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Modernist Poetry Analysis Based on The Concept of Invention and Its Poets

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Modernist poetry has many distinct characteristics, these characteristics include invention. The word “invent” has quite an ambiguous meaning. Guy Rotella states that for modernist poets the word ‘invent’ means to “to create or construct by original thought or ingenuity; or, to contrive something false or fictitious, to fabricate, feign, or make up”. In other words, it can mean to discover something that is already there or to create something new, like fiction. He also argues that:

“both current senses of ‘invent’ locate the meaning in men and women, but with different emphases. The first definition is confident, even celebratory: liberated from the tyranny of the absolute, we become creators ourselves, free to make multiple truths. The second definition is marked by fear: without guarantee of an absolute, our creations may be mere contrivances, ungrounded impositions of will or desire. Modern and postmodern American poets react to these matters in a variety of ways, anxious or otherwise. In doing so they continue to turn to nature to address their epistemological and esthetic questions”.

This statement basically one of the main features of modernist poetry. This anxiousness that Rotella speaks of is the poets’ worries and fear of their “impositions of will or desire”. In other words, they fear that they are projecting their own subjective ideas on reality. This is one thing to keep in mind. The poetry analysis essay will be discussing five poems, all from Robert Frost, Wallace Stevens and William Carlos Williams. The essay will argue that these five poems operate as modernist poetry based on this concept of invention, the cultural-historic context and its poets.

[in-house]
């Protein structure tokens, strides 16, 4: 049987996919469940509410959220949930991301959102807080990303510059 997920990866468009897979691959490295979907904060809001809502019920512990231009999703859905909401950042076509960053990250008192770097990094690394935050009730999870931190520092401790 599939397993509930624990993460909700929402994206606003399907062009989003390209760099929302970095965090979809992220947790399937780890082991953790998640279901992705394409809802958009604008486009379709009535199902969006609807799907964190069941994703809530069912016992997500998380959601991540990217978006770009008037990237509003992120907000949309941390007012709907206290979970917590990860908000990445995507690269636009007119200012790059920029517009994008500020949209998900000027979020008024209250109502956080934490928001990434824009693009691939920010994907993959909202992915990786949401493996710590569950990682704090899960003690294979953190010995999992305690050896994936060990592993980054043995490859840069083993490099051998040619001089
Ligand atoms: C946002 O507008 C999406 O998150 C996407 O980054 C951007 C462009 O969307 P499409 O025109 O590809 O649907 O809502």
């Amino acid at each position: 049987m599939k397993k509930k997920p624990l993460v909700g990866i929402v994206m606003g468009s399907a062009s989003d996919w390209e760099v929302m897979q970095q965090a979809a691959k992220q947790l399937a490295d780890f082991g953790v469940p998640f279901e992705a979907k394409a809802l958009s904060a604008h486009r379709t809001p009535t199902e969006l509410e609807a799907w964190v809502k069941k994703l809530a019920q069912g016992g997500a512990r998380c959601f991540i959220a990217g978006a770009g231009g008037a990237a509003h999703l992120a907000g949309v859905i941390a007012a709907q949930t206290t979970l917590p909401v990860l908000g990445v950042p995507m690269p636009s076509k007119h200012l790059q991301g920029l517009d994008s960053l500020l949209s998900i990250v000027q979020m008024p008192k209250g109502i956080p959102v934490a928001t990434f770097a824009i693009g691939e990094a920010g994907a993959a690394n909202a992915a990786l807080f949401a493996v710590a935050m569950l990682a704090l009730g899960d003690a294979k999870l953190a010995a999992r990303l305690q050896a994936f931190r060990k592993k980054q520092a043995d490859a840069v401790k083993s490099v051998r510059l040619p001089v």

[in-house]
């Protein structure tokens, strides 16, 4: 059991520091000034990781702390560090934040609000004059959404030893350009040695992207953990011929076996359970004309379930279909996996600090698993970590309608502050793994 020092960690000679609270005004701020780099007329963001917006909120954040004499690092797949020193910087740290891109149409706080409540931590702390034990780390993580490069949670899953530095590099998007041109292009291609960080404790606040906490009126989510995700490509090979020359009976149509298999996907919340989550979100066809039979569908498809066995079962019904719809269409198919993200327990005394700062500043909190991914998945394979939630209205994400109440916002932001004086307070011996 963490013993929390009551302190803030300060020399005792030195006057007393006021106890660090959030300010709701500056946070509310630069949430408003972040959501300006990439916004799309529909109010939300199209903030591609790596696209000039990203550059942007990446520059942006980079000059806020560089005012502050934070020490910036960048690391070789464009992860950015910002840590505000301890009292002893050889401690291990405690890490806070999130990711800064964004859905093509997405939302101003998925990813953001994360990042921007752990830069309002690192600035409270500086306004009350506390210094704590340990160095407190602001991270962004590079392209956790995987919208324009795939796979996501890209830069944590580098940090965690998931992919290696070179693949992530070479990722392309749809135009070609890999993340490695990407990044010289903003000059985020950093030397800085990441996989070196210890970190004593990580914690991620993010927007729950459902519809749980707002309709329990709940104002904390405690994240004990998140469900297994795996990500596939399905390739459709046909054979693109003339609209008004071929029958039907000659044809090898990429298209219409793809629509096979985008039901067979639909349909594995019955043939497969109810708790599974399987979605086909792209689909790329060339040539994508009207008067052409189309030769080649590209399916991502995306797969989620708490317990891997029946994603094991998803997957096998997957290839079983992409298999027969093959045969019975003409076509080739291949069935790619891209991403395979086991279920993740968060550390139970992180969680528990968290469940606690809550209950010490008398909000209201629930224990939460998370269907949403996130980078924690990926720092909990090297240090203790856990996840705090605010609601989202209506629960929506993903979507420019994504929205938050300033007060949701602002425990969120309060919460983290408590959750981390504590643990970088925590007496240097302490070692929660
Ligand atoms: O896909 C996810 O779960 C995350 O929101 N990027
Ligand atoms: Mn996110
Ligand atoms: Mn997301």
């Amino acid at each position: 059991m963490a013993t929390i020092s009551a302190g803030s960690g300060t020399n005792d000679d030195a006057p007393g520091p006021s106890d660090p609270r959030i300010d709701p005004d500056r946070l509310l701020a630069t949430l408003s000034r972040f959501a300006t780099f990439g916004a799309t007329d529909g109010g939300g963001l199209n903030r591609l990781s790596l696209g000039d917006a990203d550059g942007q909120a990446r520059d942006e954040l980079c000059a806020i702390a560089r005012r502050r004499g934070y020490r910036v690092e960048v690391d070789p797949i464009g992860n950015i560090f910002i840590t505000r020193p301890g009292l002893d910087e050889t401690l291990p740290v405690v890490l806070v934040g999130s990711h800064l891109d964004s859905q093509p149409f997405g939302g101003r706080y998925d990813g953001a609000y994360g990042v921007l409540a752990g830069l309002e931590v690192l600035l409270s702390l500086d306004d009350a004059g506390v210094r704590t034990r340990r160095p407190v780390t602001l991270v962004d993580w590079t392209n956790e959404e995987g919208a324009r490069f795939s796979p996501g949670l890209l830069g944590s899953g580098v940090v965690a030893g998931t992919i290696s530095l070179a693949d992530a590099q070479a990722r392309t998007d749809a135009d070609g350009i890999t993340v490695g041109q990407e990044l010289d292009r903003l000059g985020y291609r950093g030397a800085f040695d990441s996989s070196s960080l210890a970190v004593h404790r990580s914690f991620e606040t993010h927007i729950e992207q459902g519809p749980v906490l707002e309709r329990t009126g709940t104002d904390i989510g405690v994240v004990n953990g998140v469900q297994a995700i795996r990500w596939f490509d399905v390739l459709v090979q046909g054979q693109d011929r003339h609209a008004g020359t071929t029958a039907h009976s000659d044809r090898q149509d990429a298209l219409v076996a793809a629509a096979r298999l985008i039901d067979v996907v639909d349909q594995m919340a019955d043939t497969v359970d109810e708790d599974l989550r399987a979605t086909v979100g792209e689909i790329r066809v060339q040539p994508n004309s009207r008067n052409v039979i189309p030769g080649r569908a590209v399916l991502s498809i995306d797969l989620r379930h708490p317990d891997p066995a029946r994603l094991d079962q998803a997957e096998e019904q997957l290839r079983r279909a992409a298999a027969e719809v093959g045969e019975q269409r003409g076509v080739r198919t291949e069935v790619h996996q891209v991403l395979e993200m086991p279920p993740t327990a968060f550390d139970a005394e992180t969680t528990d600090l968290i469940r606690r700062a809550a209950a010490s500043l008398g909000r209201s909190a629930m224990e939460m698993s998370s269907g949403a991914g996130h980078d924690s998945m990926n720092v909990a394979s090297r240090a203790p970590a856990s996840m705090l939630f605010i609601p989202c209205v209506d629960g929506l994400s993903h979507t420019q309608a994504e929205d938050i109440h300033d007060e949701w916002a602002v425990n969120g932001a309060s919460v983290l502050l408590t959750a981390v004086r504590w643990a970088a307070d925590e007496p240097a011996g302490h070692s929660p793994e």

The first poem in this poetry analysis is from Robert Frost called “Mowing”. This sonnet was first published in 1913, which was a year before the first World War started. It is important to note that Frost believed that “poetry is identical with metaphor”. Therefore, his poems must be read with a metaphorical mindset. Frost can also be read in different ways. The poem’s title, “Mowing”, already gives you an instant image of someone mowing something. The question is, does the poem’s theme stick by the title? Frost starts the poem of with an image of a wood that was silent, apart from one sound. This sound is coming from a scythe, which is something used for mowing grass. Frost does not describe the sound of the scythe as one normally would, he describes it as “whispering to the ground”. Although, it is probably normal for Frost, because it is as I mentioned earlier, he sees poetry as metaphors. We can assume that the scythe is whispering because the woods are so silent; it is something humans do as well when the space they are in is silent. The poet wonders who or what the scythe is whispering about, because he is also uncertain. The poet measures a list of options, such as “the heat of the sun” or “the lack of sound”. There comes a point when reading the poem where one wonders about the theme. It is quite hard to identify what the theme is here, because one must look at what stands out in the poem. The poem speaks mostly about the labour of mowing and the whispering of the scythe. The one thing that stood out is the “earnest love” he mentions. The poet also speaks of “the sweetest dream that labour knows”. He feels a sincere love towards the practice of mowing and the scythe. And because the scythe whispers, one gets this feeling of gentleness from the scythe. This is almost an oxymoron, because the scythe is anything but gentle. It is used to cut down plants and it “scared a bright green snake”, thus it was not a gentle, whispering object, despite how the poet sees it. This reminds me of the concept of invention used in modernist poetry. In the poem, Frost sees the scythe as something it is not, almost as if he is blinded by his sincere love for it and mowing. As mentioned by Rotella, he uses nature to tell his story and raise epistemological questions. He also mentions that because poetry is metaphorical, like Frost believes, then poetry contains “epistemological and educational value”.